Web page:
With the birth of rock and roll, in 1958 Ritchie Valens recorded the best-known version of the Mexican folk song ‘La Bamba’. A classic example of the Son Jarocho style native to the east-Mexican state of Veracruz, which fuses together indigenous, Spanish, and African musical elements, the accompanying dance – still commonplace among wedding couples in the region – features lively, accelerating movement in the manner of the Andalusian Zapateado.

As the 1950s segued into the 1960s, a flurry of fads found their way across dance floors by means of popular song. ‘The Twist’ was originally recorded as a B-side in 1959 by Hank Ballard and the Midnighters, before reaching number one on the Billboard Hot 100 in 1960 courtesy of a version by Chubby Checker. Checker became intimately associated with the Twist phenomenon, as teenagers across the United States proved utterly enraptured by the dance with its tilting torso and gyrating hips. Checker followed ‘The Twist’ with ‘Let’s Twist Again’, while the early 1960s also made hits of ‘The Peppermint Twist’ by Joey Dee and the Starliters, and ‘Twist and Shout’ by The Isley Brothers and then The Beatles. Frank Sinatra even had a go with ‘Everybody’s Twistin”, and ‘Twistin’ the Night Away’, from the album of the same name, became one of the biggest successes enjoyed all-too-briefly by Sam Cooke.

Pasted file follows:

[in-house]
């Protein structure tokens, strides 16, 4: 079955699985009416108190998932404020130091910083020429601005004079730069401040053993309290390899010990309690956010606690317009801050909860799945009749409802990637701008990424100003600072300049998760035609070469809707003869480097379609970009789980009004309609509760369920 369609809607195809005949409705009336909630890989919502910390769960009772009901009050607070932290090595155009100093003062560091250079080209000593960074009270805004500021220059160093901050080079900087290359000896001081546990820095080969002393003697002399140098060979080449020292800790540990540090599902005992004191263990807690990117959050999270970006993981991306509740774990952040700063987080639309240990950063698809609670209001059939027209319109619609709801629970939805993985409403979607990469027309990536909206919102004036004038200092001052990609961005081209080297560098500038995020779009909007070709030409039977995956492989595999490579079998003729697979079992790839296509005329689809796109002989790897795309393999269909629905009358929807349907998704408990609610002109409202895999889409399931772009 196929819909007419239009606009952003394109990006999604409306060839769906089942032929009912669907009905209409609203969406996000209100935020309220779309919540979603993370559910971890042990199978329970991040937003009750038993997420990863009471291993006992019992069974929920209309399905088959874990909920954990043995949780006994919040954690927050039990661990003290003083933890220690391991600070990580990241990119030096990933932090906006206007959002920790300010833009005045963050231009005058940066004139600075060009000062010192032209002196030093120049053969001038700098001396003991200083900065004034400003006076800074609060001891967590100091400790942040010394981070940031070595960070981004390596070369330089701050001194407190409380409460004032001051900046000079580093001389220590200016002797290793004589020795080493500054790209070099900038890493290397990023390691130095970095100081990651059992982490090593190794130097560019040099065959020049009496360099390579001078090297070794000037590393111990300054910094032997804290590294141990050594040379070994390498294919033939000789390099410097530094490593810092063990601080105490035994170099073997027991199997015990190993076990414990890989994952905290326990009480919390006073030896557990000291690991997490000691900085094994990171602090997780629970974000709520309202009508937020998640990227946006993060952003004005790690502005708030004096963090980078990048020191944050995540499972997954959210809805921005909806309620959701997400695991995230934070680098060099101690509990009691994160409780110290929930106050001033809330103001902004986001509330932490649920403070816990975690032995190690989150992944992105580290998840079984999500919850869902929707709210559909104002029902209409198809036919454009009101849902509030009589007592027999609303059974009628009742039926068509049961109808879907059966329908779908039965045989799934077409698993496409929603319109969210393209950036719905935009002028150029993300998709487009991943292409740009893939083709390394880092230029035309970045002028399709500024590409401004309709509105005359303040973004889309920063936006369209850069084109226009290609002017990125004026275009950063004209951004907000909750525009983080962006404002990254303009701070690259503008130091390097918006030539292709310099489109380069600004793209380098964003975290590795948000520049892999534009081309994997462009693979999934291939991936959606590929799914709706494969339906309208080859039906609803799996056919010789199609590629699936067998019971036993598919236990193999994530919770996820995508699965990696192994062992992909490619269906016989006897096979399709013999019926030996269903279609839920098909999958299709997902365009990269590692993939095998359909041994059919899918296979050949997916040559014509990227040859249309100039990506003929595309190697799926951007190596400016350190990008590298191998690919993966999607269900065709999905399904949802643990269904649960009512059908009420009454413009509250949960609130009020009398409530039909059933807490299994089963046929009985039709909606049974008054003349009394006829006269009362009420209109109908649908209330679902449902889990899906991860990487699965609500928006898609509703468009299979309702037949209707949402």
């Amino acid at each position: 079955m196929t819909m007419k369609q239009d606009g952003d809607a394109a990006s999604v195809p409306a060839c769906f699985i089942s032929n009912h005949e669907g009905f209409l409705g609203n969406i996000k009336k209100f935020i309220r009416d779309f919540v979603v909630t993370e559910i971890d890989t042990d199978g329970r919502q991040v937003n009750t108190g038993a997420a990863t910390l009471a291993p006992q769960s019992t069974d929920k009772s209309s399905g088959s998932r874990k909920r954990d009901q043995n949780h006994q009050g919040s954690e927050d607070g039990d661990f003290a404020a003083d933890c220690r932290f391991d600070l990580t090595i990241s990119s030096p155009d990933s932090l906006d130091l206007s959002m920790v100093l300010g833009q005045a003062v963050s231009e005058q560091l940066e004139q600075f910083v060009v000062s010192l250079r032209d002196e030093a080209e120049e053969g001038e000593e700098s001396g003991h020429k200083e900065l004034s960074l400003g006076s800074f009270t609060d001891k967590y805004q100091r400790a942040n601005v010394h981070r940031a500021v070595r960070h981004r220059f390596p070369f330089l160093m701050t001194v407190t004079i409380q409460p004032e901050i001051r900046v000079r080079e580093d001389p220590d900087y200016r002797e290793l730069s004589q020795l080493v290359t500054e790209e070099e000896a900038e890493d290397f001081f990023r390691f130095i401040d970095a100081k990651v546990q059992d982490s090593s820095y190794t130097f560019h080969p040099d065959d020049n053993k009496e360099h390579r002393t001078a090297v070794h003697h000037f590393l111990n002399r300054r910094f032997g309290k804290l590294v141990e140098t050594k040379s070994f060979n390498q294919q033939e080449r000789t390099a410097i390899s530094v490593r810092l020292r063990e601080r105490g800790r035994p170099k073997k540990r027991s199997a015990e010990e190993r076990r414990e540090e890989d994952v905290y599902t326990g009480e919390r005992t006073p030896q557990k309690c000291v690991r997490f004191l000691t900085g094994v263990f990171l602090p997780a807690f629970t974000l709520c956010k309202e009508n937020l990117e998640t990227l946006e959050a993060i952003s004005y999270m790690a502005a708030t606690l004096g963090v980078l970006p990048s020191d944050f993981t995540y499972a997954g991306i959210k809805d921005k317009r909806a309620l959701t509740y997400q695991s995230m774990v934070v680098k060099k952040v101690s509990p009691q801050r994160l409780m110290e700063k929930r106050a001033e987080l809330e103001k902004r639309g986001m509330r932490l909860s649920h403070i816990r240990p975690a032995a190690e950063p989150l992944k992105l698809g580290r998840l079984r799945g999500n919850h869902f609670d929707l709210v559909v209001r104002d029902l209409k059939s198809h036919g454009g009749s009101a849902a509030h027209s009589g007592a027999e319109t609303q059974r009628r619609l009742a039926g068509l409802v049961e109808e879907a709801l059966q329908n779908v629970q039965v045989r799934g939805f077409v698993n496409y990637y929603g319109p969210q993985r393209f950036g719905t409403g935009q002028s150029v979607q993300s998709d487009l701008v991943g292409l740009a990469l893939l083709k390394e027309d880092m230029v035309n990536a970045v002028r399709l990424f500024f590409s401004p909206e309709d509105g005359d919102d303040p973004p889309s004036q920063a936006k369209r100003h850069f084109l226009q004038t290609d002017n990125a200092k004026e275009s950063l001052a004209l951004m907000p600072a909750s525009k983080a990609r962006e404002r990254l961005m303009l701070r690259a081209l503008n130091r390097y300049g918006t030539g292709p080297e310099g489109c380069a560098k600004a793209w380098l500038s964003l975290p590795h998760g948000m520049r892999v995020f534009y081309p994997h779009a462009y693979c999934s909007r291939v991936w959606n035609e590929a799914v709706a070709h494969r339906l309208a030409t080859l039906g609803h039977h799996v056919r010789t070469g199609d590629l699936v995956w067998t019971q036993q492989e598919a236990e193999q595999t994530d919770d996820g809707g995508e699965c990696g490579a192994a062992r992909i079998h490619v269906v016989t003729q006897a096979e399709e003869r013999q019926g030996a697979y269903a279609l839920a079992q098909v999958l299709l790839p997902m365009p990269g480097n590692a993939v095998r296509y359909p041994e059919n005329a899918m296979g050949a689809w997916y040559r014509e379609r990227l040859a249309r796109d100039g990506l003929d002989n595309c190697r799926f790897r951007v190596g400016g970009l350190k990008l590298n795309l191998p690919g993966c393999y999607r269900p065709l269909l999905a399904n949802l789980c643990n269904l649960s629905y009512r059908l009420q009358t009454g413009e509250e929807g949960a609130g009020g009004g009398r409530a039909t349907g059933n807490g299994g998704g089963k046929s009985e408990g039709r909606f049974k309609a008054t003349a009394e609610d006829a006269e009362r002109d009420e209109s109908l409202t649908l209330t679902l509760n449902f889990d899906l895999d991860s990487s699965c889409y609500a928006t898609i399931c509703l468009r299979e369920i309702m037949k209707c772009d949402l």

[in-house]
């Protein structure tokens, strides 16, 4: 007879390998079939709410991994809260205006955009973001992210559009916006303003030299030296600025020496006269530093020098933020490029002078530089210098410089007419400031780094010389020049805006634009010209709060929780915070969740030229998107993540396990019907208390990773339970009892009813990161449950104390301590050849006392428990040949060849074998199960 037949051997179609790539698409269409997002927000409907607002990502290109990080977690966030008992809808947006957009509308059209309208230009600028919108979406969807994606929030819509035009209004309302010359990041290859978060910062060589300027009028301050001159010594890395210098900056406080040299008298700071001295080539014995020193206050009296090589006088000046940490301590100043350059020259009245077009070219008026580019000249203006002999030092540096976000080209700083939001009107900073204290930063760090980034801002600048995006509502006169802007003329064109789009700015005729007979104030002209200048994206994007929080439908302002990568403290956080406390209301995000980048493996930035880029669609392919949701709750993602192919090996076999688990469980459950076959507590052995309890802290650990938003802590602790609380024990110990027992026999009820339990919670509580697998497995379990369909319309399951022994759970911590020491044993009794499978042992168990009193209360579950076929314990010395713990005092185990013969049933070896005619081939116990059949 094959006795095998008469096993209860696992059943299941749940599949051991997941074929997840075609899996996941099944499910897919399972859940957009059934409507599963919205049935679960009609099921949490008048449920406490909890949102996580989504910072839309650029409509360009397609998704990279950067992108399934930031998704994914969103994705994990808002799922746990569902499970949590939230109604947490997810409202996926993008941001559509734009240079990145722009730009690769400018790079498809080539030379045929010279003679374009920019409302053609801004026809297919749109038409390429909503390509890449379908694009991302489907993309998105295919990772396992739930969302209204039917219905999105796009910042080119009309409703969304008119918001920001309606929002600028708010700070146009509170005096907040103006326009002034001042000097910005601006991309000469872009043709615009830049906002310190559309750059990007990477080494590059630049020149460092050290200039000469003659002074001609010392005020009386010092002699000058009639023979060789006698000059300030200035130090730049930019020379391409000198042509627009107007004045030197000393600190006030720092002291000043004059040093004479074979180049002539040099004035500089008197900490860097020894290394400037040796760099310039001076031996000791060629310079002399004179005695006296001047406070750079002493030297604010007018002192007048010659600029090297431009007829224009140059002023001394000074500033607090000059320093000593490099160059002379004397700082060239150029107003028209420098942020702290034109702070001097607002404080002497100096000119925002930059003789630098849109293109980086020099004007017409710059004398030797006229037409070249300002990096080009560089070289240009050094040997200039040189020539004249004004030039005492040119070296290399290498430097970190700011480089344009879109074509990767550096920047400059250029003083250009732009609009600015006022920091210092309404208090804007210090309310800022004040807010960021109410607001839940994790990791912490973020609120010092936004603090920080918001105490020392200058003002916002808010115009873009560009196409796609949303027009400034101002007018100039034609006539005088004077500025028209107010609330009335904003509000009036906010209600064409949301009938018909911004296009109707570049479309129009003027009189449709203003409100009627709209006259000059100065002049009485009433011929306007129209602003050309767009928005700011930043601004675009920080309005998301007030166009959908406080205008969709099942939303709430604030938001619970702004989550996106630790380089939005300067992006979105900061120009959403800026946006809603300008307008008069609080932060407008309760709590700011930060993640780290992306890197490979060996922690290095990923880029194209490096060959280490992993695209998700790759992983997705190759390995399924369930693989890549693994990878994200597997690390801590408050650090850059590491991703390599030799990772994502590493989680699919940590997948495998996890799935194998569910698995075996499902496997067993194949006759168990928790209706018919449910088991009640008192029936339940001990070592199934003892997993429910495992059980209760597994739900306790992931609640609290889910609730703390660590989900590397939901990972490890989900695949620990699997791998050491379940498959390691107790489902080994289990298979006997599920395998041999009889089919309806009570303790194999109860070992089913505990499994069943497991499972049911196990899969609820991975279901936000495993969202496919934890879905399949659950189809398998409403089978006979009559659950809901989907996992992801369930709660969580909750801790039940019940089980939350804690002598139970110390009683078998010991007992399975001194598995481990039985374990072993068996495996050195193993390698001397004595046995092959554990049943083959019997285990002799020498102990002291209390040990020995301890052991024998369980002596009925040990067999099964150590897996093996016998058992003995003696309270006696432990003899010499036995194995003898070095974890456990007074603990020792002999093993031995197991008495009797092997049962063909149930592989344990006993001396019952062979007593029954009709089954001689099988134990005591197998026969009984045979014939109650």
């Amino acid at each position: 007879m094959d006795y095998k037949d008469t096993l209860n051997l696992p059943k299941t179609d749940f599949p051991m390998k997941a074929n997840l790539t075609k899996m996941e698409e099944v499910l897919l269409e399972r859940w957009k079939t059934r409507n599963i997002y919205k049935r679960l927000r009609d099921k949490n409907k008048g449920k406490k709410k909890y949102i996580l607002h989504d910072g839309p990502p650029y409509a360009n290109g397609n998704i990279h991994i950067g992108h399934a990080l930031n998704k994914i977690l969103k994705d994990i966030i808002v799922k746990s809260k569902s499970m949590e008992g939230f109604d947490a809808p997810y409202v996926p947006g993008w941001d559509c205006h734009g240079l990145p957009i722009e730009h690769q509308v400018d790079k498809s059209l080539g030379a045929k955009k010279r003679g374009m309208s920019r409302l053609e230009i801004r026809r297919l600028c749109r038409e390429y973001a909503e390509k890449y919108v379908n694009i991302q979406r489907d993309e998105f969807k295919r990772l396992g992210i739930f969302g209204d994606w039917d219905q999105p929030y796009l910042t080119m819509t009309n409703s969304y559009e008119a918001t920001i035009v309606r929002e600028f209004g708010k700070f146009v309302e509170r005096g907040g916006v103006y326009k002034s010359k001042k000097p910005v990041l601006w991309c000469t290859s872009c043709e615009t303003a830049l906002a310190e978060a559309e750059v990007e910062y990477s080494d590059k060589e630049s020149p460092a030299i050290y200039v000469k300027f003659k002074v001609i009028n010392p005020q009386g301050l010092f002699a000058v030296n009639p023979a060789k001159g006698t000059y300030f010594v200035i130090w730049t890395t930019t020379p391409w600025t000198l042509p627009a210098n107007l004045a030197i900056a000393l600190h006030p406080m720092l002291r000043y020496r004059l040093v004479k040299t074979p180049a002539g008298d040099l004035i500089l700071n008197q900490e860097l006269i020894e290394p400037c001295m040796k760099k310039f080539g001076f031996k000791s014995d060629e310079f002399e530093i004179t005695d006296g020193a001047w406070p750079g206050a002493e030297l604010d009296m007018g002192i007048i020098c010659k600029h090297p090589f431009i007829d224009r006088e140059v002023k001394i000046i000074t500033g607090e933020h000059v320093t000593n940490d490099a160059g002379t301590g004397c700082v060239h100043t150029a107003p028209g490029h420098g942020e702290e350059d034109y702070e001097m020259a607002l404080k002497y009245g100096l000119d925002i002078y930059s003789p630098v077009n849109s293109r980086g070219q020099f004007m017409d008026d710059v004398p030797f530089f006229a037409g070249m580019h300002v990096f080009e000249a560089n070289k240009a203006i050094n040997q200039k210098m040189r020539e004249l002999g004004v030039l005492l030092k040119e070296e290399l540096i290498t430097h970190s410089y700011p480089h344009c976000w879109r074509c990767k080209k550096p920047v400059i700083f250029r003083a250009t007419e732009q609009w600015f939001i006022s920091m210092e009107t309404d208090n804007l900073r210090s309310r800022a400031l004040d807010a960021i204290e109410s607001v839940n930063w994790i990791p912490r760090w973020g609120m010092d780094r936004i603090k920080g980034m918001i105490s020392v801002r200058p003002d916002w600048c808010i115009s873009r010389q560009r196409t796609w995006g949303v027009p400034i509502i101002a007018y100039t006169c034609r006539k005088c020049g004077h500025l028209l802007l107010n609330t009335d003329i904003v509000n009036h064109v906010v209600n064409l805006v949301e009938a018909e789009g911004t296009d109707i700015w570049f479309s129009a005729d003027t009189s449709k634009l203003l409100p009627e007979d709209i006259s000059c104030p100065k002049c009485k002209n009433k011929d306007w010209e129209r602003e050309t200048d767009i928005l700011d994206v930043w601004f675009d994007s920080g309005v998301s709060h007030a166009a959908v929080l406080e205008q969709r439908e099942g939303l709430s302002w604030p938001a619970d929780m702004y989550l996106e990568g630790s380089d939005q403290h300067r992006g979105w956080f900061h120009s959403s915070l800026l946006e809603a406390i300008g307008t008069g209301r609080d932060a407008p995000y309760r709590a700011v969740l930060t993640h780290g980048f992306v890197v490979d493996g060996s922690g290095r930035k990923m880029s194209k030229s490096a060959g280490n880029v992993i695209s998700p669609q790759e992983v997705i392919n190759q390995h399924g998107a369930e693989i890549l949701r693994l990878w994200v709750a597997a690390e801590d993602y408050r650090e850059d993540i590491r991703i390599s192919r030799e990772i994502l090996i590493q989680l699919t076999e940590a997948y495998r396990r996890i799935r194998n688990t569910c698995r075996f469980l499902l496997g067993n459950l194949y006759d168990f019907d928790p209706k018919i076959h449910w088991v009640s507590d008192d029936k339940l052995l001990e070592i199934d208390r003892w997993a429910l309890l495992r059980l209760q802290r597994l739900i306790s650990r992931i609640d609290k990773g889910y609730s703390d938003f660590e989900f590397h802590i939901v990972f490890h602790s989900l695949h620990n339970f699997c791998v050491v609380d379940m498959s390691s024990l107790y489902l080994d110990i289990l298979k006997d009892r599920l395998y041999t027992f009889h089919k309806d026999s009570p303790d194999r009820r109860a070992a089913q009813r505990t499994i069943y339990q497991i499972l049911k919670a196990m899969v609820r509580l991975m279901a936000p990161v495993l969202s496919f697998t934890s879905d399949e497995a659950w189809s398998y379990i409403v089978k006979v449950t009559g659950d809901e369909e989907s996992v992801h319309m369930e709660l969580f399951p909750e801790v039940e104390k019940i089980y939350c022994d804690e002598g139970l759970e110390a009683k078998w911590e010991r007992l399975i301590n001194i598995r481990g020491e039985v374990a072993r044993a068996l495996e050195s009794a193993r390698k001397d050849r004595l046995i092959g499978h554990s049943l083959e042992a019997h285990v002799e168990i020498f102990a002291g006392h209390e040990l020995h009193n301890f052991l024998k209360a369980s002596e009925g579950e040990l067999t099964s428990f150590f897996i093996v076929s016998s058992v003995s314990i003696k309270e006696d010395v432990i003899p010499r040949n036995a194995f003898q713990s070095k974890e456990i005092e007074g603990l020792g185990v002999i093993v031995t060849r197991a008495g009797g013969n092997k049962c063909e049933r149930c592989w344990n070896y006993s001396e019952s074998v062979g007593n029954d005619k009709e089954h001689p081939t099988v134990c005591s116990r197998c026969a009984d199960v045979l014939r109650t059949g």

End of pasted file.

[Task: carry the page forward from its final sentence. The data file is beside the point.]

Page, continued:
The popularity of The Twist encouraged derivatives. The Watusi, featuring flat palms, waving forearms, and a shimmying torso, provided a hit for The Orlons, a vocal quartet from Philadelphia, whose song ‘The Wah-Watusi’ reached number two on the Billboard Hot 100 in 1962. ‘The Wah-Watusi’ was subsequently covered by Chubby Checker, Smokey Robinson, and The Isley Brothers. And in 1963 the Puerto Rican jazz musician Ray Barretto, hitherto known for his conga playing, recorded his first chart smash with ‘El Watusi’.

At the same time the Mashed Potato, a dance move with pivoting heels made famous by James Brown, also received a peal of tributes in the form of popular song. ‘(Do the) Mashed Potatoes’ – recorded by Brown but credited to the pseudonymous Nat Kendrick and the Swans because Syd Nathan, the head of Brown’s label King Records, had no interest in allowing the singer to release an instrumental – appeared in 1960, followed two years later by Brown’s ‘Mashed Potatoes U.S.A.’. And on her debut album It’s Mashed Potato Time, the R&B singer Dee Dee Sharp offered a veritable ode to the Mashed Potato, featuring the songs ‘Mashed Potato Time’ and ‘Gravy For My Mashed Potatoes’.

In 1965 James Brown for the first time broke the top ten of the Billboard Hot 100, as ‘Papa’s Got a Brand New Bag’ rose to peak at number eight. Depicting a middle-aged man boldly unafraid of the dance floor, the lyrics to the seminal funk song incorporate a litany of popular dances, as Brown wails:

‘Come here sister,
Papa’s in the swing.
He ain’t too hip
About that new breed babe,
He ain’t no drag.

He’s doing the Jerk, he’s doing the Fly,
Don’t play him cheap, cause you know he ain’t shy,
He’s doing the Monkey, the Mashed Potatoes,
Jump back Jack, see you later alligator.
He’s doing the Twist, just like this,
He’s doing the Fly, every day and every night,
The thing’s like the Boomerang!’